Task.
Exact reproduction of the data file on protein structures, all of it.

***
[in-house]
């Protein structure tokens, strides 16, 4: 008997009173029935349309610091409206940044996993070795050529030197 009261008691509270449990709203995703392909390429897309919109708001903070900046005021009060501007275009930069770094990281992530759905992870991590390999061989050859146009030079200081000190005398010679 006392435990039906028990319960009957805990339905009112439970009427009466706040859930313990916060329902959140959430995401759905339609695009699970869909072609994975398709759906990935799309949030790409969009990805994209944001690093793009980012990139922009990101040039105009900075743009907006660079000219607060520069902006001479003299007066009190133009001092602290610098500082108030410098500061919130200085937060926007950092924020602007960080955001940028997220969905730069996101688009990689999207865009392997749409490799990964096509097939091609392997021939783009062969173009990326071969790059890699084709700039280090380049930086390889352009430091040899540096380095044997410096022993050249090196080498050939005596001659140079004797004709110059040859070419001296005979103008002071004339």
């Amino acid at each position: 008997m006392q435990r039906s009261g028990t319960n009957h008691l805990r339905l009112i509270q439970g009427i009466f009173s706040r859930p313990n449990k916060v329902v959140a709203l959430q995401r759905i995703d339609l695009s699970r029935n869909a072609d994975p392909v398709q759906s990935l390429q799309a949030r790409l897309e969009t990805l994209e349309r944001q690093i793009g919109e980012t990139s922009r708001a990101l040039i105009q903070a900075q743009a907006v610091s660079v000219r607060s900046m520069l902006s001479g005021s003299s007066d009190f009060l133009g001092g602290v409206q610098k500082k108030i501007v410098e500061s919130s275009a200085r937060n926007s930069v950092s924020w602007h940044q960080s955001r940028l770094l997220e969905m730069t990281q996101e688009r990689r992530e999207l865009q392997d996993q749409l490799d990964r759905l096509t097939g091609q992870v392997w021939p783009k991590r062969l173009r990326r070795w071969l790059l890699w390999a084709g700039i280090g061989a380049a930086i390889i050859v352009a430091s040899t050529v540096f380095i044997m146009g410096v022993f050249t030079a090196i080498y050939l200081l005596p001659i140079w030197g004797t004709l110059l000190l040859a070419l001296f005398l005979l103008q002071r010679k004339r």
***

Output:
[in-house]
């Protein structure tokens, strides 16, 4: 008997009173029935349309610091409206940044996993070795050529030197 009261008691509270449990709203995703392909390429897309919109708001903070900046005021009060501007275009930069770094990281992530759905992870991590390999061989050859146009030079200081000190005398010679 006392435990039906028990319960009957805990339905009112439970009427009466706040859930313990916060329902959140959430995401759905339609695009699970869909072609994975398709759906990935799309949030790409969009990805994209944001690093793009980012990139922009990101040039105009900075743009907006660079000219607060520069902006001479003299007066009190133009001092602290610098500082108030410098500061919130200085937060926007950092924020602007960080955001940028997220969905730069996101688009990689999207865009392997749409490799990964096509097939091609392997021939783009062969173009990326071969790059890699084709700039280090380049930086390889352009430091040899540096380095044997410096022993050249090196080498050939005596001659140079004797004709110059040859070419001296005979103008002071004339």
């Amino acid at each position: 008997m006392q435990r039906s009261g028990t319960n009957h008691l805990r339905l009112i509270q439970g009427i009466f009173s706040r859930p313990n449990k916060v329902v959140a709203l959430q995401r759905i995703d339609l695009s699970r029935n869909a072609d994975p392909v398709q759906s990935l390429q799309a949030r790409l897309e969009t990805l994209e349309r944001q690093i793009g919109e980012t990139s922009r708001a990101l040039i105009q903070a900075q743009a907006v610091s660079v000219r607060s900046m520069l902006s001479g005021s003299s007066d009190f009060l133009g001092g602290v409206q610098k500082k108030i501007v410098e500061s919130s275009a200085r937060n926007s930069v950092s924020w602007h940044q960080s955001r940028l770094l997220e969905m730069t990281q996101e688009r990689r992530e999207l865009q392997d996993q749409l490799d990964r759905l096509t097939g091609q992870v392997w021939p783009k991590r062969l173009r990326r070795w071969l790059l890699w390999a084709g700039i280090g061989a380049a930086i390889i050859v352009a430091s040899t050529v540096f380095i044997m146009g410096v022993f050249t030079a090196i080498y050939l200081l005596p001659i140079w030197g004797t004709l110059l000190l040859a070419l001296f005398l005979l103008q002071r010679k004339r």